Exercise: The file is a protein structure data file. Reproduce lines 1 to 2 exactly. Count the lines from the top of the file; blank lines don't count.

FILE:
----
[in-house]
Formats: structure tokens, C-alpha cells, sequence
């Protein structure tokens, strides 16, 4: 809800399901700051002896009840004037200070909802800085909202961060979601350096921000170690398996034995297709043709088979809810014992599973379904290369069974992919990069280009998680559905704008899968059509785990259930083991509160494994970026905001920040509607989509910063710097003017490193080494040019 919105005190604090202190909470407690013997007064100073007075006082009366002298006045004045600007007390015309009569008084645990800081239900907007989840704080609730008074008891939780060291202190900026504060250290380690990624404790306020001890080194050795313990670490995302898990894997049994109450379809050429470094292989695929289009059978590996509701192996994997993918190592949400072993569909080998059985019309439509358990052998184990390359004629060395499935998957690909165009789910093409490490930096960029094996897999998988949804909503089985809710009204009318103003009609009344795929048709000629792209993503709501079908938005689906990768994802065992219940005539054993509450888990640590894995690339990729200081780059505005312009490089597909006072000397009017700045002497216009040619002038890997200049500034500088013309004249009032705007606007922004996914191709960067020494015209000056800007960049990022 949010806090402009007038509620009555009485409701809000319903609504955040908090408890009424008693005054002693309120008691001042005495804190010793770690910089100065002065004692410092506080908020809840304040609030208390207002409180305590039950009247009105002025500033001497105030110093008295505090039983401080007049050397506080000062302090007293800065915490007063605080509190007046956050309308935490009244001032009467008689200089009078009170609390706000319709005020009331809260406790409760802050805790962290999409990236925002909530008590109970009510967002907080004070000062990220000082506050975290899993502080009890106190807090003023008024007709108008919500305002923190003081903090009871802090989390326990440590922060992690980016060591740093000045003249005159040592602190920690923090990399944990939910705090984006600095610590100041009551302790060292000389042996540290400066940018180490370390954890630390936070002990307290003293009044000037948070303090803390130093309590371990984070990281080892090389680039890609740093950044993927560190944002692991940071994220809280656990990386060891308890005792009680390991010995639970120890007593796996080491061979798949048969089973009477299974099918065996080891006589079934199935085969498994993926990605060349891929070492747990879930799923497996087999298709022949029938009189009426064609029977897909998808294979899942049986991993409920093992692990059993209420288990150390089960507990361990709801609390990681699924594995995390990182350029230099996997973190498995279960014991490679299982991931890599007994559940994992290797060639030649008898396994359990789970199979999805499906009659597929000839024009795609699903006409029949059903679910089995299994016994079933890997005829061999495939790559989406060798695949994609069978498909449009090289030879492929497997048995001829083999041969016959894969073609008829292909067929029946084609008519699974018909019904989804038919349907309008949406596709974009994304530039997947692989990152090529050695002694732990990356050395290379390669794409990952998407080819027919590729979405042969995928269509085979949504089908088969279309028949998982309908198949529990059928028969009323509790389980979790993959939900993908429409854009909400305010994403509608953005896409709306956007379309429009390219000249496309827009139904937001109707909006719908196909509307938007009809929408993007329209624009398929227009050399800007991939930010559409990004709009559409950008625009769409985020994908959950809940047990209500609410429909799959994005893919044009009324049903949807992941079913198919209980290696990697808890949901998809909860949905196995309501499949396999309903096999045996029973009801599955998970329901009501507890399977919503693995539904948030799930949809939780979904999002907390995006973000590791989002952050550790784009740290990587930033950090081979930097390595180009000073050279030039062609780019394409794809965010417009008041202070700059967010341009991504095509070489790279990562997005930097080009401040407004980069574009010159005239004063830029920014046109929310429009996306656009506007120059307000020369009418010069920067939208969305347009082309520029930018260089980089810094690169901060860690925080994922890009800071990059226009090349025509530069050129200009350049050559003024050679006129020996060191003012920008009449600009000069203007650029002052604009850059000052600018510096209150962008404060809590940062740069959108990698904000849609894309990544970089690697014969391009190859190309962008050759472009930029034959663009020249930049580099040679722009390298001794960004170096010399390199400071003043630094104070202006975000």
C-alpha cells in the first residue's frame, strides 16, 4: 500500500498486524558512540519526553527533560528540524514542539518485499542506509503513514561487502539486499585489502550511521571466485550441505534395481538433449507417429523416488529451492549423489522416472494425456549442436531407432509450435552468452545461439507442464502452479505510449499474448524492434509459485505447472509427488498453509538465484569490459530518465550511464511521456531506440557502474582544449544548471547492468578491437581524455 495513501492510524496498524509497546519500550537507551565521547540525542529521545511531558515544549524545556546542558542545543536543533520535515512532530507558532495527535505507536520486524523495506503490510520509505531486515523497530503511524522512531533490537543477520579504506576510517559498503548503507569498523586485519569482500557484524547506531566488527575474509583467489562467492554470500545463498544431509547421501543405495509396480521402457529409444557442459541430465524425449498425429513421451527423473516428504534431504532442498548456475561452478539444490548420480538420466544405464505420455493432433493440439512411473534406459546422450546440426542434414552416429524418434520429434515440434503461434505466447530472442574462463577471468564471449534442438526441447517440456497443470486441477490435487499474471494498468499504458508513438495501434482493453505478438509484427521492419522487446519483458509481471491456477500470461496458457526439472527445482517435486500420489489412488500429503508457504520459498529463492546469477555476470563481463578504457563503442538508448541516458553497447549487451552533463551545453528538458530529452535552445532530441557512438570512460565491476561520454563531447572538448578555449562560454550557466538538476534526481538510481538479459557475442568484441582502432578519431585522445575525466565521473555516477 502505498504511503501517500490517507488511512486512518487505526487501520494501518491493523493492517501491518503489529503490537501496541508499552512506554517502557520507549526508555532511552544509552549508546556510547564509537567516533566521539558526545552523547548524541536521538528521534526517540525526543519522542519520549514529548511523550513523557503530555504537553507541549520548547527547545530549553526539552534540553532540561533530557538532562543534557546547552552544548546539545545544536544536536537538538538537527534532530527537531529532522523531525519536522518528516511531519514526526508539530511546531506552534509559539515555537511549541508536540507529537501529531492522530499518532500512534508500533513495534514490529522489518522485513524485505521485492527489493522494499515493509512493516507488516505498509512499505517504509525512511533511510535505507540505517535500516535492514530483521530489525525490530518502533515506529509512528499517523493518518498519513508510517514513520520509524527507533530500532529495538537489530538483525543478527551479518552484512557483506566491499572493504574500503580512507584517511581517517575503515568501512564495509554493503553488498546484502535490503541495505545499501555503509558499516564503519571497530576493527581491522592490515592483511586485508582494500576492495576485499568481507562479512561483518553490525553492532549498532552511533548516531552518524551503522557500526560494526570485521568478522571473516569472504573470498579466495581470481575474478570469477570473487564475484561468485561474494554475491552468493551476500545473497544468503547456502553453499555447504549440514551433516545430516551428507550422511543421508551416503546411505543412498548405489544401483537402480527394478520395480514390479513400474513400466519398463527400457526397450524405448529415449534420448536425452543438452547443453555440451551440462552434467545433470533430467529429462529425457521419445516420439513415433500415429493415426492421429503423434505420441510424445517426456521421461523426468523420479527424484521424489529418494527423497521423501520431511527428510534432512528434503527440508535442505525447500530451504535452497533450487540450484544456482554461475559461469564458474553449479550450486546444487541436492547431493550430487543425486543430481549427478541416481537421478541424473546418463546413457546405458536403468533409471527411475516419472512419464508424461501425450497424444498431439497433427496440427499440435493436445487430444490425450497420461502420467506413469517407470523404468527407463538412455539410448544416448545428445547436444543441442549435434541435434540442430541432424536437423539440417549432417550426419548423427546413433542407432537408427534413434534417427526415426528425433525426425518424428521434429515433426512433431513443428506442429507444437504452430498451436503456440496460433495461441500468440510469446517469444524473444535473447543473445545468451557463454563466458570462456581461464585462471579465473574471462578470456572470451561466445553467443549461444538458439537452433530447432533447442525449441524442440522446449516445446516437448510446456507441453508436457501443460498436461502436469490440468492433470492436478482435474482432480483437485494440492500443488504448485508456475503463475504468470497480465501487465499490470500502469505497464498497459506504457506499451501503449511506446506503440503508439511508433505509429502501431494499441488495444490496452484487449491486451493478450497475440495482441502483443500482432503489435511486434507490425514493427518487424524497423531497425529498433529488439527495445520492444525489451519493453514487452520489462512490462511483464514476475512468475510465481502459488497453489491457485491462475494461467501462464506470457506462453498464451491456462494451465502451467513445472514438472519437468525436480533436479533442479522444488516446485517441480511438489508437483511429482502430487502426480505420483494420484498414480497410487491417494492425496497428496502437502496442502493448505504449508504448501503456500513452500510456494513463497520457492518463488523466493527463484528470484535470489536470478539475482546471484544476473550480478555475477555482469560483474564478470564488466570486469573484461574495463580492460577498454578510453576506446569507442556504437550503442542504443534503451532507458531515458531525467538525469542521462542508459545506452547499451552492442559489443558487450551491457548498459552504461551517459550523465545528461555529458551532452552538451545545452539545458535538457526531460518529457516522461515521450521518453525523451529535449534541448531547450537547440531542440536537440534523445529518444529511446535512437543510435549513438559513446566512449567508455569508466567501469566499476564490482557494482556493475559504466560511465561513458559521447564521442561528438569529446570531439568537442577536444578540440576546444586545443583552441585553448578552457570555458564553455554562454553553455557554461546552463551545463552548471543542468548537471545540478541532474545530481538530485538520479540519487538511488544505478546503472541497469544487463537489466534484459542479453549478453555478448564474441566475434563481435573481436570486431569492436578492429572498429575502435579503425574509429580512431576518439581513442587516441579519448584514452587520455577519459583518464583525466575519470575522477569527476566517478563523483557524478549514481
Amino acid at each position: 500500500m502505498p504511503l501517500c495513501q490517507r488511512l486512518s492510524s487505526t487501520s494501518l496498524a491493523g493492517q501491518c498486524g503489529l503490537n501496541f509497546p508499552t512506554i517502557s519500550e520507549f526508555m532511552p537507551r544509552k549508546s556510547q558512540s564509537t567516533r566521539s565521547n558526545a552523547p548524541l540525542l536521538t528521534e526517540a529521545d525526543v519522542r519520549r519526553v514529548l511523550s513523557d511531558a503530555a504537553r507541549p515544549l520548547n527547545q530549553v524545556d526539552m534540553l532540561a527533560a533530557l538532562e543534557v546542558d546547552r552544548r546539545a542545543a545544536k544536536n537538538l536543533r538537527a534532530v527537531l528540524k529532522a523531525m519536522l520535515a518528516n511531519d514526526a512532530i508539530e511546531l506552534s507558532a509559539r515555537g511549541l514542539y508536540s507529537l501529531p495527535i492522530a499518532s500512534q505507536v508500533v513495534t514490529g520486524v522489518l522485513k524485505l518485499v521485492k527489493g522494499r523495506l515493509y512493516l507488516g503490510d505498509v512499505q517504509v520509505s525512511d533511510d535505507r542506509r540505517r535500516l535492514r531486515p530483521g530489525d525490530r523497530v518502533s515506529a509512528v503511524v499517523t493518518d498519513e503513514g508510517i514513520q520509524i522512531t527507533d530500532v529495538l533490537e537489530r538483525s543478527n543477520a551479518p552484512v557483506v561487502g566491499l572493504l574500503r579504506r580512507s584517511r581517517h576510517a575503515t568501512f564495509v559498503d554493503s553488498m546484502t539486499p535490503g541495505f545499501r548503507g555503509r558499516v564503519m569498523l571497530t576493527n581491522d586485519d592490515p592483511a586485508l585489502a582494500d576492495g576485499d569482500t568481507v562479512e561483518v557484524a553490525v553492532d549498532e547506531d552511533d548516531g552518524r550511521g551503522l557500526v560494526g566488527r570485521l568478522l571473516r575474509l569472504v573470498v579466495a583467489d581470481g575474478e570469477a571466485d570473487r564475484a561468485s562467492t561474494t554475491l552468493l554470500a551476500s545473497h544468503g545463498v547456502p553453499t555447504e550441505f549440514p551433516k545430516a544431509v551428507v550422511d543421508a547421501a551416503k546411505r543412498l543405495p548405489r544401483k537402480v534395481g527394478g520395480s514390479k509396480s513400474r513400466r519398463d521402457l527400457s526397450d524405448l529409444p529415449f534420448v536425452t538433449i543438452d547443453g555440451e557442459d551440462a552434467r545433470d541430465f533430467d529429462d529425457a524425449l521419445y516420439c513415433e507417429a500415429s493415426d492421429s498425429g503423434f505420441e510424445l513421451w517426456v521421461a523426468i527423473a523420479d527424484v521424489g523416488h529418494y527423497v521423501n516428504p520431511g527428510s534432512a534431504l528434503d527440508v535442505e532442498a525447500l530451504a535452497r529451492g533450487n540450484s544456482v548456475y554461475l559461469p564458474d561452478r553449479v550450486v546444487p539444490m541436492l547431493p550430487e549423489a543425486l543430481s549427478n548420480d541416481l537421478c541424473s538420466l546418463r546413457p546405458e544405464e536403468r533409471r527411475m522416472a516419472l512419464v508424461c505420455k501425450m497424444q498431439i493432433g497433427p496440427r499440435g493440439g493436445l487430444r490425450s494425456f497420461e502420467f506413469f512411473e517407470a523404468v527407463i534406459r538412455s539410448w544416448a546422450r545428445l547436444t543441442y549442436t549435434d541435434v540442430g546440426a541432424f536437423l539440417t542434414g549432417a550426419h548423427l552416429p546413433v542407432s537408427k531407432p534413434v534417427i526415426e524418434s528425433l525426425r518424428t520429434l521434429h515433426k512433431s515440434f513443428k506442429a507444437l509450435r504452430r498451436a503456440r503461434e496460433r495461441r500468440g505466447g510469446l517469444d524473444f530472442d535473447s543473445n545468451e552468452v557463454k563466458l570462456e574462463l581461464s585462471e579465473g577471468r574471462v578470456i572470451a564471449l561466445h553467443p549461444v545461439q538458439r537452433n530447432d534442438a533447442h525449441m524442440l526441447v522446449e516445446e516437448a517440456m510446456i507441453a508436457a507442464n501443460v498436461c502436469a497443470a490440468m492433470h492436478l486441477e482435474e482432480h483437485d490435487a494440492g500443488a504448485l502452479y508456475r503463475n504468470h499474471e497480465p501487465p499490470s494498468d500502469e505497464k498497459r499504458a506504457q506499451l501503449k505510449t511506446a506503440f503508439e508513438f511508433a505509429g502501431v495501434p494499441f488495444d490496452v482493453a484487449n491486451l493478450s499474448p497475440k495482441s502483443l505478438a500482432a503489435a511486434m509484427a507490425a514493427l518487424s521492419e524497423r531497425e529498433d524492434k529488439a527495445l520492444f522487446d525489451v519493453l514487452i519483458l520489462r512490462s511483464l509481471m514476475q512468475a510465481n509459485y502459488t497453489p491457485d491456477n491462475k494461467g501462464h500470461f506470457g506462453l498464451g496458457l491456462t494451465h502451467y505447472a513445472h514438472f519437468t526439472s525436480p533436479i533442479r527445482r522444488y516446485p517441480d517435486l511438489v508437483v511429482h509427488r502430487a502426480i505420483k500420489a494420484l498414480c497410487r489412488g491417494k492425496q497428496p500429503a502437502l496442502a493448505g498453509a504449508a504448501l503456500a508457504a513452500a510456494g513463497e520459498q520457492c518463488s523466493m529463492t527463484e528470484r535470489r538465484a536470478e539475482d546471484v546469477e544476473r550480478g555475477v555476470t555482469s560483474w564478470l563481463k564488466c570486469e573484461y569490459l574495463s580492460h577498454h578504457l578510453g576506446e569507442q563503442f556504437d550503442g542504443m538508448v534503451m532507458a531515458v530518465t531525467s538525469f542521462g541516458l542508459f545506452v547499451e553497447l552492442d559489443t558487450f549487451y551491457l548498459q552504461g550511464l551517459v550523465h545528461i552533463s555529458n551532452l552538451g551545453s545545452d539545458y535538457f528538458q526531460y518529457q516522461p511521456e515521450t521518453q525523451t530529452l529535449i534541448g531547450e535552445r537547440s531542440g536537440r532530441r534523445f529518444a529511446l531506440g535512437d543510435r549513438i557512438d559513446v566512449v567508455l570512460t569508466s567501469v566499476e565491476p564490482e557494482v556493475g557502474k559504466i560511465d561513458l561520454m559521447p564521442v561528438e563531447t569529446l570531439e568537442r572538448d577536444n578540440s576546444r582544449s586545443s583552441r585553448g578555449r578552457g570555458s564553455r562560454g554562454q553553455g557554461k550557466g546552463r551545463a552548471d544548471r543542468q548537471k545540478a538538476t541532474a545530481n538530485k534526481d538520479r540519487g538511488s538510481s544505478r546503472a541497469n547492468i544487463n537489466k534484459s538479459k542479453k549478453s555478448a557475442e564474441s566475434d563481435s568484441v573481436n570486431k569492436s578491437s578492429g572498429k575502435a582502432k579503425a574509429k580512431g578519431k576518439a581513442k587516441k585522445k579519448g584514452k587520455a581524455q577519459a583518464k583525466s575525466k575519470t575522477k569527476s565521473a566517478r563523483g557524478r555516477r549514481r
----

[in-house]
Formats: structure tokens, C-alpha cells, sequence